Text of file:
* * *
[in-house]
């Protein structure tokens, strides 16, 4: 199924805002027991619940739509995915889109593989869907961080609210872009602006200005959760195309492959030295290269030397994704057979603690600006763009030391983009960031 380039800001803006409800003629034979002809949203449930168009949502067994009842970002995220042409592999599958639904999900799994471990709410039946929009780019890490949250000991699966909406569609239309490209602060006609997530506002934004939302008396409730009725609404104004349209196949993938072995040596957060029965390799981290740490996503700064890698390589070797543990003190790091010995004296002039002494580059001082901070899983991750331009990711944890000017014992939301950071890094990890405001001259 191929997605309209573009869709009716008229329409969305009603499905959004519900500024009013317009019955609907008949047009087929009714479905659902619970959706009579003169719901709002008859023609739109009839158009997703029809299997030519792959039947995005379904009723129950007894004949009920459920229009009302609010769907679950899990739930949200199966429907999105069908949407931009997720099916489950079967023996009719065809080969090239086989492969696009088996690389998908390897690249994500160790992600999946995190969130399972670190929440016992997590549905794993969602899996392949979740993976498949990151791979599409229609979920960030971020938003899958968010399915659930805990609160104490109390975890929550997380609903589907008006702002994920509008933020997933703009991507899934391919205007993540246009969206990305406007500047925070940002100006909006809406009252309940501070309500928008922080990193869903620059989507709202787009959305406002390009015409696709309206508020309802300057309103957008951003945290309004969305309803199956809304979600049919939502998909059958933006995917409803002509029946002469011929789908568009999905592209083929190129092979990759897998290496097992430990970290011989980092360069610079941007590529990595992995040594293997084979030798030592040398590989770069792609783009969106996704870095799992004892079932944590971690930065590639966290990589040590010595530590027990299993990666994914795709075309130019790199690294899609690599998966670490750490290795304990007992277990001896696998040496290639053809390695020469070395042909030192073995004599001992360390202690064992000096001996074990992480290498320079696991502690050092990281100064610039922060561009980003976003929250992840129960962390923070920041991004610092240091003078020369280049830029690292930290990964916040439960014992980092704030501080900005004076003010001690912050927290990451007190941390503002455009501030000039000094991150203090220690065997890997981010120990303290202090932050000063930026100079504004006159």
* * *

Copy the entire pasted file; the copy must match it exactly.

[in-house]
């Protein structure tokens, strides 16, 4: 199924805002027991619940739509995915889109593989869907961080609210872009602006200005959760195309492959030295290269030397994704057979603690600006763009030391983009960031 380039800001803006409800003629034979002809949203449930168009949502067994009842970002995220042409592999599958639904999900799994471990709410039946929009780019890490949250000991699966909406569609239309490209602060006609997530506002934004939302008396409730009725609404104004349209196949993938072995040596957060029965390799981290740490996503700064890698390589070797543990003190790091010995004296002039002494580059001082901070899983991750331009990711944890000017014992939301950071890094990890405001001259 191929997605309209573009869709009716008229329409969305009603499905959004519900500024009013317009019955609907008949047009087929009714479905659902619970959706009579003169719901709002008859023609739109009839158009997703029809299997030519792959039947995005379904009723129950007894004949009920459920229009009302609010769907679950899990739930949200199966429907999105069908949407931009997720099916489950079967023996009719065809080969090239086989492969696009088996690389998908390897690249994500160790992600999946995190969130399972670190929440016992997590549905794993969602899996392949979740993976498949990151791979599409229609979920960030971020938003899958968010399915659930805990609160104490109390975890929550997380609903589907008006702002994920509008933020997933703009991507899934391919205007993540246009969206990305406007500047925070940002100006909006809406009252309940501070309500928008922080990193869903620059989507709202787009959305406002390009015409696709309206508020309802300057309103957008951003945290309004969305309803199956809304979600049919939502998909059958933006995917409803002509029946002469011929789908568009999905592209083929190129092979990759897998290496097992430990970290011989980092360069610079941007590529990595992995040594293997084979030798030592040398590989770069792609783009969106996704870095799992004892079932944590971690930065590639966290990589040590010595530590027990299993990666994914795709075309130019790199690294899609690599998966670490750490290795304990007992277990001896696998040496290639053809390695020469070395042909030192073995004599001992360390202690064992000096001996074990992480290498320079696991502690050092990281100064610039922060561009980003976003929250992840129960962390923070920041991004610092240091003078020369280049830029690292930290990964916040439960014992980092704030501080900005004076003010001690912050927290990451007190941390503002455009501030000039000094991150203090220690065997890997981010120990303290202090932050000063930026100079504004006159």